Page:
The Power of a Migraine Diary
Make your migraine diary work for you. During an attack, you may not feel like filling out each part. Do your best to write down what you can and fill in the missing parts when the attack has ended. Try to follow up before too much time has passed so you don’t forget the details. Be consistent with how you fill out the migraine diary. For instance, decide what severe means to you and be able to communicate that to your doctor. Use that same point of reference each time you record your migraine attack. This will make your information more accurate and meaningful.
You may also decide to focus on one area at a time, such as headache days, triggers or your associated symptoms. Tracking your migraine attacks is not meant to be a burden.¹ Instead, it should be a helpful tool that leads to better recognition of attacks and, subsequently, a better life. Once you are in a stable state, you may not need to track them or may resume again when starting or discontinuing a treatment.³ This is a personal decision and one you may choose to discuss with your healthcare provider. When you start seeing patterns, don’t hesitate to reach out to your doctor if you feel you have questions that should be addressed, or take those with you to your next appointment.
Share Your Migraine Diary
Collecting the information about your attacks is empowering. Being able to share some of what you have learned and know that you have taken extra steps to help manage your care is encouraging. Sometimes, what we learn from migraine is that we are stronger than we think.
Next, share this with your healthcare providers. They can only help you when they know the whole story. They need to know exactly what you are facing and how things are going. They won’t know the missing pieces unless you tell them. The migraine diary is a powerful and tangible way to keep the conversation going and move in a positive direction. Your doctor will appreciate your initiative, and you can see progress over time.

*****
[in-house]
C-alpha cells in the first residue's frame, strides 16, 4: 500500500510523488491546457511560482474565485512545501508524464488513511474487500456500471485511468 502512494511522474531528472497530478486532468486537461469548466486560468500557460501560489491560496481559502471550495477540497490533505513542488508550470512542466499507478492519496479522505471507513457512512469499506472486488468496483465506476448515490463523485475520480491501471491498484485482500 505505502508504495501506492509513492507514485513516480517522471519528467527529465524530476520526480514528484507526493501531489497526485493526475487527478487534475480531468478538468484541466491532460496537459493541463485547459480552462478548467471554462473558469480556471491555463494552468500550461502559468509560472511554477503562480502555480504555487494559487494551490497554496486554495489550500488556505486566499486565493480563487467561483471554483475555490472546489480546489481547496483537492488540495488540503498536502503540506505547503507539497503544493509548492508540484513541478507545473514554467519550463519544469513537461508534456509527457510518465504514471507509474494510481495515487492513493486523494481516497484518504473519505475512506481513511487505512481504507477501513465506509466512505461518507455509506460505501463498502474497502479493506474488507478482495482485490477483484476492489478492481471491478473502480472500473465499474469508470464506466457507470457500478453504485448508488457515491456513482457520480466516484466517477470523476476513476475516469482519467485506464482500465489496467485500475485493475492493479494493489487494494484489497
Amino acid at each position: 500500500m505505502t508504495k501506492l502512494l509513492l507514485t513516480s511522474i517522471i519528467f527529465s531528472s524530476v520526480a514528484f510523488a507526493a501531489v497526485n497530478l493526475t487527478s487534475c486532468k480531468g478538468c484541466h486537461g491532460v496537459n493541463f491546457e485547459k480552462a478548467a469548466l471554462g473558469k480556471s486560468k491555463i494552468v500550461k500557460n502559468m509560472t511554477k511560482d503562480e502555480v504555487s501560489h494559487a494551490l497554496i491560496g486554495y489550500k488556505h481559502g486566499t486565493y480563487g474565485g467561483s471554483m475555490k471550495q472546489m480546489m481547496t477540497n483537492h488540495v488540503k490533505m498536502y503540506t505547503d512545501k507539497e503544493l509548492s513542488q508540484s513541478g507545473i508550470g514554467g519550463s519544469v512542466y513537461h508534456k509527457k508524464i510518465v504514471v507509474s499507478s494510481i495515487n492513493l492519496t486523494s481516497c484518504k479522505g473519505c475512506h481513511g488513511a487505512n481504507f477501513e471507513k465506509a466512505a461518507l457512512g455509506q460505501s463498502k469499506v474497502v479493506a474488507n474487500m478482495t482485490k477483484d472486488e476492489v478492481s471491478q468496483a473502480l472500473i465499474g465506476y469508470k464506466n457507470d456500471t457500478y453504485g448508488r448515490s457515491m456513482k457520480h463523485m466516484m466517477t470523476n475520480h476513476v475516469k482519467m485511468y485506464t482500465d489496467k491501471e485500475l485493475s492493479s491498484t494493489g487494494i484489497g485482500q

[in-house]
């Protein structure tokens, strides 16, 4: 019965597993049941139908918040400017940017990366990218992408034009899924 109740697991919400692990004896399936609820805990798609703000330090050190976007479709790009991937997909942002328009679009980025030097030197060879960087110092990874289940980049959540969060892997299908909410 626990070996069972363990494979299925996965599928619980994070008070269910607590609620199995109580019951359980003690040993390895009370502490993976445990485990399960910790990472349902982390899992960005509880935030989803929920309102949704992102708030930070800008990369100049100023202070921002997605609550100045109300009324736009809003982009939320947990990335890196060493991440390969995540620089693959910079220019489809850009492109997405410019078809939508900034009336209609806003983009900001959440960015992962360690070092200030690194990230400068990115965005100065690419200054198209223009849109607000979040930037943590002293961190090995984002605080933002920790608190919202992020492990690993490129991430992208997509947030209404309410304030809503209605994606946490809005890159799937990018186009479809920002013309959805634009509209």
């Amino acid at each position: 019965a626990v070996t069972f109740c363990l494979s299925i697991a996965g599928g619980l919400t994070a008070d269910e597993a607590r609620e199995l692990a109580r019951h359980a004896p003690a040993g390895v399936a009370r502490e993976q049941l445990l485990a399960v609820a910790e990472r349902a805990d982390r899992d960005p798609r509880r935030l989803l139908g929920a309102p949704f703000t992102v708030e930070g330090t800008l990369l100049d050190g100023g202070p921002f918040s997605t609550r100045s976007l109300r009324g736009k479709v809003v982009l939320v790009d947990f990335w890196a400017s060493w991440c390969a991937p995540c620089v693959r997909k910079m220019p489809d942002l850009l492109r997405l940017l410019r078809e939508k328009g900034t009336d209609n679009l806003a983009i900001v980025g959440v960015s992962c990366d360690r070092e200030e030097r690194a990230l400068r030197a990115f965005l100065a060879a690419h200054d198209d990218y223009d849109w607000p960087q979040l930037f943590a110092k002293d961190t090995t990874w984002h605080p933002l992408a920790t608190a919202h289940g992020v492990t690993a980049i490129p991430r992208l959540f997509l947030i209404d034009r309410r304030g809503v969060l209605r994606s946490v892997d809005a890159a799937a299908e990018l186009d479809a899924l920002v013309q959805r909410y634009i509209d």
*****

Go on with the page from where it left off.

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1. (n.d.). Everything You Need to Know About Migraine Auras. Association of Migraine Disorders. Association of Migraine Disorders. https://www.migrainedisorders.org/podcast/s5ep9-everything-you-need-to-know-about-migraine-auras/
2. (n.d.). Improving Medical Communication in Migraine Management: A Modified Delphi Study to Develop a Digital Migraine Tracker. The Journal of Head and Face Pain. Retrieved December 10, 2023, from https://headachejournal.onlinelibrary.wiley.com/doi/abs/10.1111/head.13426
3. Jessica Schroeder, Chia-Fang Chung, Daniel A. Epstein, Ravi Karkar, Adele Parsons, Natalia Murinova, James Fogarty, and Sean A. Munson. 2018. Examining Self-Tracking by People with Migraine: Goals, Needs, and Opportunities in a Chronic Health Condition. In Proceedings of the 2018 Designing Interactive Systems Conference (DIS ’18). Association for Computing Machinery, New York, NY, USA, 135–148. https://doi.org/10.1145/3196709.3196738
Lindsey de los Santos is a patient advocate, writer specializing in migraine, and a teacher. She has lived with migraine for 30 years and understands how debilitating this disease can be. This is why she is passionate about supporting others living with migraine. She started her own website, migraineroad.com, to be a community to encourage others and provide information for people who wanted to learn more. She is also an advocate with the American Migraine Foundation. Lindsey takes every opportunity to make a positive impact and believes there is power in advocacy.